Light on the Rue du Bac

Rue du Bac Paris

Extend mercy toward others, so that there can be no one in need whom you meet without helping. For what hope is there for us if God should withdraw His mercy from us?

So spake St. Vincent de Paul, who died 353 years ago today.

The great saint’s heart rests in a reliquary in the chapel of the Daughters of Charity on the Rue du Bac in Paris. I had a chance to visit the chapel once. I can say it is one of the more luminous places in the world. The chapel itself shines with a stunning amount of natural light. Somehow it seems brighter inside the little church than outside on the street. And of course the supernatural light of the place shines brilliantly. It’s the same place where our Lady appeared and gave us the Miraculous Medal.

mary-mOur Lord Jesus said He would rise again on the third day, and He did. In the luminous pre-dawn of Sunday morning.

In his book Jesus of Nazareth, Pope-Emeritus Benedict makes an interesting point about the New-Testament records of the Risen Christ. Skeptics dismiss the accounts on the grounds that they seem scattershot and confused. Who saw Him first? In Jerusalem, or Emmaus, or Galilee? What did He look like? How come no one recognized Him at first?

Good questions. The accounts are indeed jumbled, enormously zig-zaggy–as if it all happened under strobe lighting.

Pope Benedict makes this excellent point: If someone made it all up—if the resurrection of Christ were a fiction—then the accounts would be more coherent and easier to grasp. No one would make up the jumble we have. The fact that the picture of the Risen Jesus which we get from the New Testament—the fact that this picture is so genuinely blinding to our mind’s eyes: that gives these accounts a much stronger ring of truth.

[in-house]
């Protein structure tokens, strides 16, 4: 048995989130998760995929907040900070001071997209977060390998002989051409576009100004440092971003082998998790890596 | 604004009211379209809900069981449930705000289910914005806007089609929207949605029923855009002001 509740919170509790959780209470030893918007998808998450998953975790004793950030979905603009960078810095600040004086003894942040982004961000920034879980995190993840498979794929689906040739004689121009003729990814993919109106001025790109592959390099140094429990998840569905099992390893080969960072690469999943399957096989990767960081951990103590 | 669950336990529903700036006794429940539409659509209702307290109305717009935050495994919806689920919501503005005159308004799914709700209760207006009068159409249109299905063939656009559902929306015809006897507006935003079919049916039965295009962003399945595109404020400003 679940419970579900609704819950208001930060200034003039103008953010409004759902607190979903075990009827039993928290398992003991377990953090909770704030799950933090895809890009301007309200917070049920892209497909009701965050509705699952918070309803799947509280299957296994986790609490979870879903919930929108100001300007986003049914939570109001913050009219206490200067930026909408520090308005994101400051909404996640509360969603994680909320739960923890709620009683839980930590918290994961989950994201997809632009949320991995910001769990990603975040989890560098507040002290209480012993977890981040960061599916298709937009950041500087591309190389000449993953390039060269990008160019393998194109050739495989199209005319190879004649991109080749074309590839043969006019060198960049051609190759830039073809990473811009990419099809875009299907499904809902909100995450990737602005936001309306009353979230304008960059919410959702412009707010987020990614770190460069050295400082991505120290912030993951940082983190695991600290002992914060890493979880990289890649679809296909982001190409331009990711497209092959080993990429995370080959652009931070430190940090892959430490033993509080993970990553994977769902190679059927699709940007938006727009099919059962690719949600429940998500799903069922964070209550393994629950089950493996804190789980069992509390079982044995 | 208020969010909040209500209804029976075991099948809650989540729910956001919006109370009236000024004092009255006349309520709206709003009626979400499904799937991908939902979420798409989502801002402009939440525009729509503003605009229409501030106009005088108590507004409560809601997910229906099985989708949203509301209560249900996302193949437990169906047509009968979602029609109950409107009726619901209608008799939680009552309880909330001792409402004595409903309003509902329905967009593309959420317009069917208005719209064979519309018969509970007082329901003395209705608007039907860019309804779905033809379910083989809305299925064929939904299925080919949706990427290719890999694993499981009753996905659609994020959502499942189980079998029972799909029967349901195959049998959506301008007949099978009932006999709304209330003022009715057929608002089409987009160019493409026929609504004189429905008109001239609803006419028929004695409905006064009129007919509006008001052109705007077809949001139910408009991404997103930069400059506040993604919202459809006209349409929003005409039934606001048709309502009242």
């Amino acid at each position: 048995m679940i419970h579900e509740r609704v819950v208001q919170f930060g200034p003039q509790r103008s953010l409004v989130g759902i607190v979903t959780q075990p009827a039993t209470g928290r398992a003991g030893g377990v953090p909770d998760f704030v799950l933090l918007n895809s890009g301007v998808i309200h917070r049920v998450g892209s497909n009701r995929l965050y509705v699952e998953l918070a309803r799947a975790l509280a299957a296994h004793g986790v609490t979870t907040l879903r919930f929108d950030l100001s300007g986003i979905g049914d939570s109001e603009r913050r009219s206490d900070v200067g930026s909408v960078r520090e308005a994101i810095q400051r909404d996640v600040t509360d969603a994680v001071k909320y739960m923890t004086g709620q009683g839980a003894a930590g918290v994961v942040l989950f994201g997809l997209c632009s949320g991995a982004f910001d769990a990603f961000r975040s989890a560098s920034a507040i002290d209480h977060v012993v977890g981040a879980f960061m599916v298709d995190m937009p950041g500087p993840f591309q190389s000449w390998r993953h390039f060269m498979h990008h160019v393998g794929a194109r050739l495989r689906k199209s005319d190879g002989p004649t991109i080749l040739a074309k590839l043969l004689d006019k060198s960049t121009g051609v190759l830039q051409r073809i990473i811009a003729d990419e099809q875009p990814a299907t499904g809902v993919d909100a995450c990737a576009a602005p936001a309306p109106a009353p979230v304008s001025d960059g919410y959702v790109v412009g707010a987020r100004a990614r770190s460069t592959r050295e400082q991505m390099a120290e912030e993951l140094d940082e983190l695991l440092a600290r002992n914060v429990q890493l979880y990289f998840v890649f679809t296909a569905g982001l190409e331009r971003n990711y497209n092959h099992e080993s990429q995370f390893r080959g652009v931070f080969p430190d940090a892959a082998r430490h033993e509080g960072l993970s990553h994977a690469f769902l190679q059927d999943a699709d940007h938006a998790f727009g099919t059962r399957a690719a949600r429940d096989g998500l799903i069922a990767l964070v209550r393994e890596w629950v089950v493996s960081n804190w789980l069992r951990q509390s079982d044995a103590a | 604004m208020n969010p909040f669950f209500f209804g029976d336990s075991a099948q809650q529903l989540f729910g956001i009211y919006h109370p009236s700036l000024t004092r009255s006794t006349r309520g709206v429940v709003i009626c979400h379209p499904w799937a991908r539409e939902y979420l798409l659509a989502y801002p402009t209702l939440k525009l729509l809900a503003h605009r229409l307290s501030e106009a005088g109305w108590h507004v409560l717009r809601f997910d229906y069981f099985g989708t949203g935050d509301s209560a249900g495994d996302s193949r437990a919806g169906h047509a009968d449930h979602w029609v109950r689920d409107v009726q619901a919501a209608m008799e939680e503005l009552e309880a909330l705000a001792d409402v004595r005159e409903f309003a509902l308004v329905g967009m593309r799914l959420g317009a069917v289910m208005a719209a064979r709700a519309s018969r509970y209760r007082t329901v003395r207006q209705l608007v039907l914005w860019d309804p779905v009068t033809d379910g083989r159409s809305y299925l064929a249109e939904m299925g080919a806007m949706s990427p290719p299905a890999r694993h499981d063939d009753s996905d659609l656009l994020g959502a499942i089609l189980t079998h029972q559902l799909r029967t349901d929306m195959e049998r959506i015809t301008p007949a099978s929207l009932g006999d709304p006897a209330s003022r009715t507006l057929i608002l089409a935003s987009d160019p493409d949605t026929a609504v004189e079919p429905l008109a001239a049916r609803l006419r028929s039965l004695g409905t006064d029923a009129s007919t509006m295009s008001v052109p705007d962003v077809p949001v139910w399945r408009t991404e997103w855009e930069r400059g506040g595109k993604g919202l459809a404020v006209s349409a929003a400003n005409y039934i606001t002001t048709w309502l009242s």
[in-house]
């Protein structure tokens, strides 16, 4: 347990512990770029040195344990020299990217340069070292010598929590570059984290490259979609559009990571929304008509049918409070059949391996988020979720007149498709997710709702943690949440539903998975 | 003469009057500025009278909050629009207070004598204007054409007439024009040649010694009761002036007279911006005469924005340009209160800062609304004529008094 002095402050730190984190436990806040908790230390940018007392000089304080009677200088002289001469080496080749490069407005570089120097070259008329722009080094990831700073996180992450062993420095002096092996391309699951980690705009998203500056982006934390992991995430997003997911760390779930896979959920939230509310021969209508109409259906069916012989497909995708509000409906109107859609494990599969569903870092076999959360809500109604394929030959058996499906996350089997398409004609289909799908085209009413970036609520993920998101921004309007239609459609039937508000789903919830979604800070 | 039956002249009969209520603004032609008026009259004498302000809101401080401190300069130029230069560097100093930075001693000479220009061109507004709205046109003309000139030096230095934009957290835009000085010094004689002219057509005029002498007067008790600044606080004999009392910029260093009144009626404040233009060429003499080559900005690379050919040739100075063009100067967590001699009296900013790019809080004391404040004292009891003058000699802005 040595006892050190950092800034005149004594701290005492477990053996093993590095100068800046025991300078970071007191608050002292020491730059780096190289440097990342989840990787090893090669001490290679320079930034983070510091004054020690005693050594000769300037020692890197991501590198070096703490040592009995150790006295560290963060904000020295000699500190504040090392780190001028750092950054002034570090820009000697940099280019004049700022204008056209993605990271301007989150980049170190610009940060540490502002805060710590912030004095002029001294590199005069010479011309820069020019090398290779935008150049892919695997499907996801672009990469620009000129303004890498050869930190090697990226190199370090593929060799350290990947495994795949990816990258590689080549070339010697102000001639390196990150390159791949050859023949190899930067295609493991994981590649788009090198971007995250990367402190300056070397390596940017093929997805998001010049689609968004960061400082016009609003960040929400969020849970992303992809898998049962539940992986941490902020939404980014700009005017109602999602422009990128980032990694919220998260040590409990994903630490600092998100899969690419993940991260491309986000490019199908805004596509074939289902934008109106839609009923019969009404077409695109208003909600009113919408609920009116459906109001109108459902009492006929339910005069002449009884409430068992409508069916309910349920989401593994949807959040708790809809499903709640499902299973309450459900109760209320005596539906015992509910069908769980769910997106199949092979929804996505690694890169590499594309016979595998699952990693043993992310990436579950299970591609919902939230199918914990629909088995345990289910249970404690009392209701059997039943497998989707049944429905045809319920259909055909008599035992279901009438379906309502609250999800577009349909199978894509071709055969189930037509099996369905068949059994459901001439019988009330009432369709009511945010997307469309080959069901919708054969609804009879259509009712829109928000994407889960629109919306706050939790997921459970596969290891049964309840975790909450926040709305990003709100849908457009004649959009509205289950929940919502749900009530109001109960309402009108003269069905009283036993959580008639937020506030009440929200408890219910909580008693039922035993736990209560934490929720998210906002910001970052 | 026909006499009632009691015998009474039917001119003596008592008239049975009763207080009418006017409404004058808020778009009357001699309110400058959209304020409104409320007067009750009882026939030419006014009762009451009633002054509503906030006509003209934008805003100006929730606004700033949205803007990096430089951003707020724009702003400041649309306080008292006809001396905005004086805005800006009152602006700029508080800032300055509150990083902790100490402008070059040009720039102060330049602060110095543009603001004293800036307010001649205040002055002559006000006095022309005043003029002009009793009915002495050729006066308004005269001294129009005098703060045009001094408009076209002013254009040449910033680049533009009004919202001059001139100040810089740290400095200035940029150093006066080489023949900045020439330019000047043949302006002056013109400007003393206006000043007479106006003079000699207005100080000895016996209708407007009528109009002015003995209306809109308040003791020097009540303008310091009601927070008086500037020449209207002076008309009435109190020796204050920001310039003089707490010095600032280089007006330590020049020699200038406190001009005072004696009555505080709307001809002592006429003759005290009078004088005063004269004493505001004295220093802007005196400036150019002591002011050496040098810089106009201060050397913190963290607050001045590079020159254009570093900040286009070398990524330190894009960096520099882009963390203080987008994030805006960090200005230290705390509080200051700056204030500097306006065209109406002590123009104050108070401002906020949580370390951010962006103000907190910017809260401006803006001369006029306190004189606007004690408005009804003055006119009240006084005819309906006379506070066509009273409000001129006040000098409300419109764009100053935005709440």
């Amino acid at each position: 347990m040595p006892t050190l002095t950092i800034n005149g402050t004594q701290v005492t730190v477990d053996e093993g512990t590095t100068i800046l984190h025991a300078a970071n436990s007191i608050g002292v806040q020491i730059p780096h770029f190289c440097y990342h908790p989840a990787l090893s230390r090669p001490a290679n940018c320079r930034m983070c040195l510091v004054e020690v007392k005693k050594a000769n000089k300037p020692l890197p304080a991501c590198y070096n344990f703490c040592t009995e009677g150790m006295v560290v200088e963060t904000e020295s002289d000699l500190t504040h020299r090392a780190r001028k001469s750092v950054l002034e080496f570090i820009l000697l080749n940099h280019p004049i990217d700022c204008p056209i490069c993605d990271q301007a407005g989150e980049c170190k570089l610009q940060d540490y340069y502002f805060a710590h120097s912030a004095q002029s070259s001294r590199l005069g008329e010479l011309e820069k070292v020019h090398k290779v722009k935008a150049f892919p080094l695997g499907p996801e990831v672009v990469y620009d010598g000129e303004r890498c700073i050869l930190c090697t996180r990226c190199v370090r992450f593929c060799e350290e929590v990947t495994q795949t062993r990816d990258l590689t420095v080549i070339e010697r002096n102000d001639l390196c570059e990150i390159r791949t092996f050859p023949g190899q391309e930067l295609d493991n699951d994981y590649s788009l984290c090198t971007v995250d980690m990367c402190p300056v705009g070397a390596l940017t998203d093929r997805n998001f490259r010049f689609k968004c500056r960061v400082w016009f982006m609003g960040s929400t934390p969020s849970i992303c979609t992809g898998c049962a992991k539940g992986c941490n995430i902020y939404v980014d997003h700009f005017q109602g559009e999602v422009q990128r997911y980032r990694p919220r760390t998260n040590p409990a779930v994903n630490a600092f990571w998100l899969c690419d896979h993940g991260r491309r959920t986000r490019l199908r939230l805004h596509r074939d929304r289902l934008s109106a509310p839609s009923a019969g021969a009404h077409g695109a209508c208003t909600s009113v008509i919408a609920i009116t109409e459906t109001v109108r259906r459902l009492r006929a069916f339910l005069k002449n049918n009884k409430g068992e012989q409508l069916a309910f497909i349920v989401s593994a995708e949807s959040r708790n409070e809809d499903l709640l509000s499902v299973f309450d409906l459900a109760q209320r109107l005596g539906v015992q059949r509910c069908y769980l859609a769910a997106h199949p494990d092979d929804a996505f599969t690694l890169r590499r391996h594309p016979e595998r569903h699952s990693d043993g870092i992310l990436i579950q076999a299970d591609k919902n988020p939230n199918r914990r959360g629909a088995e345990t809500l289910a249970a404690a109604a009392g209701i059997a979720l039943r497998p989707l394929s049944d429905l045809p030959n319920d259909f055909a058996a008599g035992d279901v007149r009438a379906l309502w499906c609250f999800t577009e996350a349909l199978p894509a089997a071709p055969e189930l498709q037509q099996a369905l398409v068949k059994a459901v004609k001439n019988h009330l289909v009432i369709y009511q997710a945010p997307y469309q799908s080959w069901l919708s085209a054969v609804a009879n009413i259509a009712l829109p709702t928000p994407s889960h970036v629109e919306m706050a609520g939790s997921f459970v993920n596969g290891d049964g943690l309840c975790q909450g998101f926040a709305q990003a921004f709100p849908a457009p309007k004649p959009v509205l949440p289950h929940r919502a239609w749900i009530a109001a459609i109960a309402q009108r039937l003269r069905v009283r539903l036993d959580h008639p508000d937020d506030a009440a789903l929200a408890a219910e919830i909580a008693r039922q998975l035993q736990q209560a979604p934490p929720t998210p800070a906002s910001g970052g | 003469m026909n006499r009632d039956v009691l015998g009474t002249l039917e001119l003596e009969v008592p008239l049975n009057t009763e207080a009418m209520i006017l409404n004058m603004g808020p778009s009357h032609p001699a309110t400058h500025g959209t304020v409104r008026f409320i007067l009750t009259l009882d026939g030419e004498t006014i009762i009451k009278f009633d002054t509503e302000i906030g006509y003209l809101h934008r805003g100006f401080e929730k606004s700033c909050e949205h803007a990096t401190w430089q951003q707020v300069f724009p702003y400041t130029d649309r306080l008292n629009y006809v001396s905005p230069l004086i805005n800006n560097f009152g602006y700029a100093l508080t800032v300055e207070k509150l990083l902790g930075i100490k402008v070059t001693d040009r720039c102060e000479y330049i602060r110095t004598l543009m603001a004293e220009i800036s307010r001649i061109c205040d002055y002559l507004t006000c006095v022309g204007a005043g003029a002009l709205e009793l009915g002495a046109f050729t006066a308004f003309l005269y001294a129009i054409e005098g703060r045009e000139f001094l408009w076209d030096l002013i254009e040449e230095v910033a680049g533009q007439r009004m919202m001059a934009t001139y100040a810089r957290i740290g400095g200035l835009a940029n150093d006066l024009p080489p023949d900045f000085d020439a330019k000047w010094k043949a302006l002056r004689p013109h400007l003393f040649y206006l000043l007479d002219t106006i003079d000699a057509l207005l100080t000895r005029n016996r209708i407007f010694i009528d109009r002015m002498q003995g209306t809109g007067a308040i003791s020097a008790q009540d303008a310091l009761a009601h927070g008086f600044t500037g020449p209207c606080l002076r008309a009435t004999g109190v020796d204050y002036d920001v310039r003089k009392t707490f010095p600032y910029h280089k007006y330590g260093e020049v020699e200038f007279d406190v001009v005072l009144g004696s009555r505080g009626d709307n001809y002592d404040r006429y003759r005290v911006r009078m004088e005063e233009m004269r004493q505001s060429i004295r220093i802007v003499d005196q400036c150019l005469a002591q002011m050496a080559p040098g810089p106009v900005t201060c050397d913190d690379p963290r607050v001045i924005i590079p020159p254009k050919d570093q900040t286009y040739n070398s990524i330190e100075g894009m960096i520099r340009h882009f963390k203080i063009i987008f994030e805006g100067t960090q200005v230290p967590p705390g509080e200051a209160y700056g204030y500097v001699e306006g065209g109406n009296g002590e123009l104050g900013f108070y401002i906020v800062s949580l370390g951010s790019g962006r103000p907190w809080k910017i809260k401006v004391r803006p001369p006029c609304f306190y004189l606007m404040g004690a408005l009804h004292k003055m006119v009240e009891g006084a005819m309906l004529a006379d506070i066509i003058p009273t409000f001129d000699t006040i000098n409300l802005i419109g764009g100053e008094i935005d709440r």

He rose on the third day. It’s real. And it means that the hearts of all the saints will beat again—will beat again with pure, merciful love—they will beat forever: This is real. When all the tvs have stopped blinking, and the computer screens and smart phones—when the great noise of this world has gone silent, the hearts of the saints will beat, undying light will shine, and what is obscure now will be perfectly clear.

So, in the meantime, let’s be merciful as our heavenly Father is merciful.

150 Years Ago Today…

…the patron saint of parish priests died. It is St. John Vianney’s Dies Natalis, the day he was born into the next lilfe.

heart reliquaryPope Benedict dedicated this year to priests because of this anniversary.

St. John Vianney’s heart is kept in a reliquary separate from the rest of his body. The heart is enshrined in a small chapel outside the basilica in Ars. The basilica houses both the entire parish church of Ars and the sepulchre of the saint.

Today, after Holy Mass in the Basilica, there was a somewhat rag-tag procession of the heart of the Curé through the town.


There is a monument down the hill from Ars which marks the place where the saint asked a boy to direct him to his new parish. (The priest was arriving on foot). He said to the boy: “If you tell me the way to Ars, I will tell you the way to heaven.”

Today the Curé’s heart was carried to this monument, as well as other places in the town. Looks like it was a pretty hot day over there. St. John Vianney never had air-conditioning, of course. And he hardly ever slept. And he ate only boiled potatoes.

But the main thing is that he loved the holy faith of the Church and never tired of teaching it.